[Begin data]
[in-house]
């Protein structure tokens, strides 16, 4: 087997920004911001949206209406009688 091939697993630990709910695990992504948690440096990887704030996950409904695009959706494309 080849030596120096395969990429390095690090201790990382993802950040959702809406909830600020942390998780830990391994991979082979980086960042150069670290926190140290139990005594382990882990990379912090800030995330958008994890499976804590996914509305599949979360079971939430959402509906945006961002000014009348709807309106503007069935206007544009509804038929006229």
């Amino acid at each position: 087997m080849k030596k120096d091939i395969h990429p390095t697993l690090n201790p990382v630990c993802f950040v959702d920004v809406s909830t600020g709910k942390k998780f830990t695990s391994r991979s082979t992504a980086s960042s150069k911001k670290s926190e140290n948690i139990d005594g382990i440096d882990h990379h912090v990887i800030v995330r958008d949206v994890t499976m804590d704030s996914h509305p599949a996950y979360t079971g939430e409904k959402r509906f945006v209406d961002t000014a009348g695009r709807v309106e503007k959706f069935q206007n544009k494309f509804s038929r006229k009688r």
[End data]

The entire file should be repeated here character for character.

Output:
[in-house]
């Protein structure tokens, strides 16, 4: 087997920004911001949206209406009688 091939697993630990709910695990992504948690440096990887704030996950409904695009959706494309 080849030596120096395969990429390095690090201790990382993802950040959702809406909830600020942390998780830990391994991979082979980086960042150069670290926190140290139990005594382990882990990379912090800030995330958008994890499976804590996914509305599949979360079971939430959402509906945006961002000014009348709807309106503007069935206007544009509804038929006229």
């Amino acid at each position: 087997m080849k030596k120096d091939i395969h990429p390095t697993l690090n201790p990382v630990c993802f950040v959702d920004v809406s909830t600020g709910k942390k998780f830990t695990s391994r991979s082979t992504a980086s960042s150069k911001k670290s926190e140290n948690i139990d005594g382990i440096d882990h990379h912090v990887i800030v995330r958008d949206v994890t499976m804590d704030s996914h509305p599949a996950y979360t079971g939430e409904k959402r509906f945006v209406d961002t000014a009348g695009r709807v309106e503007k959706f069935q206007n544009k494309f509804s038929r006229k009688r």